If you have shutters on either side of the window, one possible solution is to tie clear fishing line onto one shutter, take the open end of the wire and loop it through the frame of the wreath, and secure that end to the shutter on the other side. Ensure that the fishing line is nice and taught and will bear the weight of the wreath. The clear fishing line won't be visible behind your wreath

    Method 6: Adjustable Tension Rod

    Another idea is to use an adjustable tension rod that is the same colour as your window trim, and whose length is slightly longer than the width your window. Place the rod in front of the window, across the middle where the upper window sash meets the bottom sash. As the rod is the same colour as your window trim, it will be less noticeable. Adjust the rod so that it sits securely against the side jambs, or against the window brick. Secure the wreath to the rod with wire or zip ties. Here's an example of a wreath hanging off of a ribbon wrapped around a tension rod.

    Method 7: 3M Outdoor Large Wreath Hook (RECOMMENDED METHOD!)

    This is the method we ended up using and by far, it is the best way to hang wreaths on windows. But we made an early mistake and you can learn from my errors!

    Initially, we had tried these 3M Command Large Wreath Hooks but they kept falling down. Then I received a helpful tip to clean the window with rubbing alcohol before applying the hook and that seemed to do the trick. We followed the instructions, giving the hook time to adhere before we attached the wreath. We've had a few days of below freezing temperatures and strong wind gusts and the outdoor Command hooks are still holding.

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    There are lots of different 3M Command hooks and you want to make sure you get the right ones that:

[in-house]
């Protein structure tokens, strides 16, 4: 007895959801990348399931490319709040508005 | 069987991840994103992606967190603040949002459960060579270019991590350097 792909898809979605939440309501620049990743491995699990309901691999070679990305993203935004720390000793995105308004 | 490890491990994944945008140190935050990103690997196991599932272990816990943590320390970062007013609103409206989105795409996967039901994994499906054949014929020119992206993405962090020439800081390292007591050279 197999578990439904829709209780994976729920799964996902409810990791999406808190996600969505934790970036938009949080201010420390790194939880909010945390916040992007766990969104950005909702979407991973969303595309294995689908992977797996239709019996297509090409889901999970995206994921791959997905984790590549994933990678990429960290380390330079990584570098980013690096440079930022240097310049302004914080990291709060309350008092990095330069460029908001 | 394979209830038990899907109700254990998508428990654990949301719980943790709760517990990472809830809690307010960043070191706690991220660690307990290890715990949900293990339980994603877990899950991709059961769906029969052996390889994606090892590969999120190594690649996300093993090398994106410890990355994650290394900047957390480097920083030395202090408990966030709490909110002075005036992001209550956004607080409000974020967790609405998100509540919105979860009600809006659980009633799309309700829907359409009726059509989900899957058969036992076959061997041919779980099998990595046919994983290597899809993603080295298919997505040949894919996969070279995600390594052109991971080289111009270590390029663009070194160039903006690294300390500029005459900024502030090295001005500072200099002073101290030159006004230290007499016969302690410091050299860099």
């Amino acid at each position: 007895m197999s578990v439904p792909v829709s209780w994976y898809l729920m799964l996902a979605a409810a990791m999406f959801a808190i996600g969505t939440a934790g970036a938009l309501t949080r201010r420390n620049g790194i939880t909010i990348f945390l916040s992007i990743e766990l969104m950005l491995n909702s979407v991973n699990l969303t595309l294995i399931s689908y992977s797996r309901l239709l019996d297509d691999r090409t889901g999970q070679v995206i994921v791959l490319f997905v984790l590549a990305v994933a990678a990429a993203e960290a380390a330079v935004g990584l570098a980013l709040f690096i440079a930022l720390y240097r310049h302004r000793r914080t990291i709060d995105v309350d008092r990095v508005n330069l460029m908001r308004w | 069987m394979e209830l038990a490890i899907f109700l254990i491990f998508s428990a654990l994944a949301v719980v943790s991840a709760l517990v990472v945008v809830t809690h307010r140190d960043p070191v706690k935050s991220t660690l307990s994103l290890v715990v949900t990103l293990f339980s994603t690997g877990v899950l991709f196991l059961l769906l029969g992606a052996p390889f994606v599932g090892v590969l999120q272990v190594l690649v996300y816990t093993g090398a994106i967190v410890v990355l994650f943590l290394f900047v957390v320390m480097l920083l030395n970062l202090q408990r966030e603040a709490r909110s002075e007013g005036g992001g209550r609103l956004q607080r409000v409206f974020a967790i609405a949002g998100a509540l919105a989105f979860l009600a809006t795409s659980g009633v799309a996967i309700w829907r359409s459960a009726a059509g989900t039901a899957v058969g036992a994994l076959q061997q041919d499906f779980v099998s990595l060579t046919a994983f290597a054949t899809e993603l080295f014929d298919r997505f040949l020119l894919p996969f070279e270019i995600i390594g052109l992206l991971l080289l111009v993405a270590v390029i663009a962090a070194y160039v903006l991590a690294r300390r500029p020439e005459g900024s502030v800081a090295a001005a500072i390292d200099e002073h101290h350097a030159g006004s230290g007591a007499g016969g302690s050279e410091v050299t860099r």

• are marked for OUTDOOR use. There are similar looking ones that are for use only indoors 
    • are CLEAR so that you can keep them up on your windows all year round if you want to
    • are the right size for the weight of your wreath. Use the LARGE size for wreaths up to 4 lb and the MEDIUM size for wreaths up to 2 lb

    2020 UPDATE: The 3M Command Wreath Hooks have stayed up all through the winter of 2017 to 2020! We did not remove the hooks from the windows between seasons. Because they are clear, we don't the visible hook that noticeable so we've just kept them up for the next year (and to be honest, we don't want to be up on tall ladders every year re-affixing these hooks!). Here's a front view of our house in summer... you don't even notice the hooks.

    Final Tip: How to Re-Hang Wreaths on Upstairs Windows

    After removing our wreaths after Christmas, the next year we discovered the easiest way to hang wreaths on the existing hooks on the second floor windows without having to get up on a ladder... just lift up the bottom sash, and from inside the house, reach to the outside and hang the wreath on the hook. Of course, this will only work if your hook is already on the window. If you do have to get up on a ladder, just ensure that your wreath is 'ready to go' and all branches have been fluffed, bows attached etc. before you climb up.

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    We have to finish the rest of our exterior Christmas decorations (now how to hang a garland over the door??) and string up Christmas lights but our house is looking festive already!

    Disclosure: This post prepared in partnership with I am a member of the Associates Program and will share product ideas throughout the year. This post contains affiliate links.